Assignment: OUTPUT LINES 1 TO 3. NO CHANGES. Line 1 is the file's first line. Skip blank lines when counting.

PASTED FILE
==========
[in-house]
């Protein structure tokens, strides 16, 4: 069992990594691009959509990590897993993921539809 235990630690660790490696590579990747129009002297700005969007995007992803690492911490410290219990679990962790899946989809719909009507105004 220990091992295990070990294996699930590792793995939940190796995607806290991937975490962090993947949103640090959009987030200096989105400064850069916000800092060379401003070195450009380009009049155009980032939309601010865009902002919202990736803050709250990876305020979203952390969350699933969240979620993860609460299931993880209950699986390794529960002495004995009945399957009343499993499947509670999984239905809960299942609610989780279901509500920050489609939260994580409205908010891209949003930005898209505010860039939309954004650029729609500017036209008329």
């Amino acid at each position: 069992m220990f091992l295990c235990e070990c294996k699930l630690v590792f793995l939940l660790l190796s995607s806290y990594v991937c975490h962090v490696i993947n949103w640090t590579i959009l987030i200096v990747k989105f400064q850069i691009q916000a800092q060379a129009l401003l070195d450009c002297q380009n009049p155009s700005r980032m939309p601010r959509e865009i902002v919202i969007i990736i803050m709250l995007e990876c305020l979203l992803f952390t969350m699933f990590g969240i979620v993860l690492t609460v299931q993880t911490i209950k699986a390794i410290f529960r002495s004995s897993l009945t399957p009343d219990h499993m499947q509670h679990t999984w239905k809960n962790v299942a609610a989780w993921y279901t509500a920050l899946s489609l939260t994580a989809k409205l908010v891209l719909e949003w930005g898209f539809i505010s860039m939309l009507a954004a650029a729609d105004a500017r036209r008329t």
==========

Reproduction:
[in-house]
């Protein structure tokens, strides 16, 4: 069992990594691009959509990590897993993921539809 235990630690660790490696590579990747129009002297700005969007995007992803690492911490410290219990679990962790899946989809719909009507105004 220990091992295990070990294996699930590792793995939940190796995607806290991937975490962090993947949103640090959009987030200096989105400064850069916000800092060379401003070195450009380009009049155009980032939309601010865009902002919202990736803050709250990876305020979203952390969350699933969240979620993860609460299931993880209950699986390794529960002495004995009945399957009343499993499947509670999984239905809960299942609610989780279901509500920050489609939260994580409205908010891209949003930005898209505010860039939309954004650029729609500017036209008329």
């Amino acid at each position: 069992m220990f091992l295990c235990e070990c294996k699930l630690v590792f793995l939940l660790l190796s995607s806290y990594v991937c975490h962090v490696i993947n949103w640090t590579i959009l987030i200096v990747k989105f400064q850069i691009q916000a800092q060379a129009l401003l070195d450009c002297q380009n009049p155009s700005r980032m939309p601010r959509e865009i902002v919202i969007i990736i803050m709250l995007e990876c305020l979203l992803f952390t969350m699933f990590g969240i979620v993860l690492t609460v299931q993880t911490i209950k699986a390794i410290f529960r002495s004995s897993l009945t399957p009343d219990h499993m499947q509670h679990t999984w239905k809960n962790v299942a609610a989780w993921y279901t509500a920050l899946s489609l939260t994580a989809k409205l908010v891209l719909e949003w930005g898209f539809i505010s860039m939309l009507a954004a650029a729609d105004a500017r036209r008329t």